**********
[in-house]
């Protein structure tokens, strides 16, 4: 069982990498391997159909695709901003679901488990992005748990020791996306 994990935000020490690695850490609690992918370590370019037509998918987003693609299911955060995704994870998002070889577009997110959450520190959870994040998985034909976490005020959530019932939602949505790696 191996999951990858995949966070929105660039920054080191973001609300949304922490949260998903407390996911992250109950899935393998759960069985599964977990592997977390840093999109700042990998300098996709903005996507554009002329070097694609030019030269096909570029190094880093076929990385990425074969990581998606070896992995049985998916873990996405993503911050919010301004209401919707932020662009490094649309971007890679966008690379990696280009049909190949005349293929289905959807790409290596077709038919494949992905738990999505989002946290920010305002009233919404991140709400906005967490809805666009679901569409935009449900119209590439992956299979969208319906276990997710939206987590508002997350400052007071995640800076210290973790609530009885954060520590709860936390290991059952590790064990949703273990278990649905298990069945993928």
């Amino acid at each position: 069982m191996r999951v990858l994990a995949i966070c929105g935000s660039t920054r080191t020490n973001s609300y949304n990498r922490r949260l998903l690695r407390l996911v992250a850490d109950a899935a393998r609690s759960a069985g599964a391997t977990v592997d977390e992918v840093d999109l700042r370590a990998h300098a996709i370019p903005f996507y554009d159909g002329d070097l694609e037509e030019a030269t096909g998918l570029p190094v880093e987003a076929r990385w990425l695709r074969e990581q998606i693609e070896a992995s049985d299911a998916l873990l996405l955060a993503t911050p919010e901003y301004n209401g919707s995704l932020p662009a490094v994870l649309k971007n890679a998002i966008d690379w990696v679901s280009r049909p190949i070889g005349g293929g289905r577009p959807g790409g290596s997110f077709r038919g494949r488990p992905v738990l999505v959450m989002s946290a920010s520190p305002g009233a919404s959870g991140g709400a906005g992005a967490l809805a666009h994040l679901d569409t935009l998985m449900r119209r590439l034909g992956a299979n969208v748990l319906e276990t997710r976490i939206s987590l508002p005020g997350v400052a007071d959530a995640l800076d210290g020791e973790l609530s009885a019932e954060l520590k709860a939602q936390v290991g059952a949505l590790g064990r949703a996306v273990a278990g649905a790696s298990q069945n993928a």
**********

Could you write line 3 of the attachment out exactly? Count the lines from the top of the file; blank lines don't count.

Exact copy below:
């Amino acid at each position: 069982m191996r999951v990858l994990a995949i966070c929105g935000s660039t920054r080191t020490n973001s609300y949304n990498r922490r949260l998903l690695r407390l996911v992250a850490d109950a899935a393998r609690s759960a069985g599964a391997t977990v592997d977390e992918v840093d999109l700042r370590a990998h300098a996709i370019p903005f996507y554009d159909g002329d070097l694609e037509e030019a030269t096909g998918l570029p190094v880093e987003a076929r990385w990425l695709r074969e990581q998606i693609e070896a992995s049985d299911a998916l873990l996405l955060a993503t911050p919010e901003y301004n209401g919707s995704l932020p662009a490094v994870l649309k971007n890679a998002i966008d690379w990696v679901s280009r049909p190949i070889g005349g293929g289905r577009p959807g790409g290596s997110f077709r038919g494949r488990p992905v738990l999505v959450m989002s946290a920010s520190p305002g009233a919404s959870g991140g709400a906005g992005a967490l809805a666009h994040l679901d569409t935009l998985m449900r119209r590439l034909g992956a299979n969208v748990l319906e276990t997710r976490i939206s987590l508002p005020g997350v400052a007071d959530a995640l800076d210290g020791e973790l609530s009885a019932e954060l520590k709860a939602q936390v290991g059952a949505l590790g064990r949703a996306v273990a278990g649905a790696s298990q069945n993928a």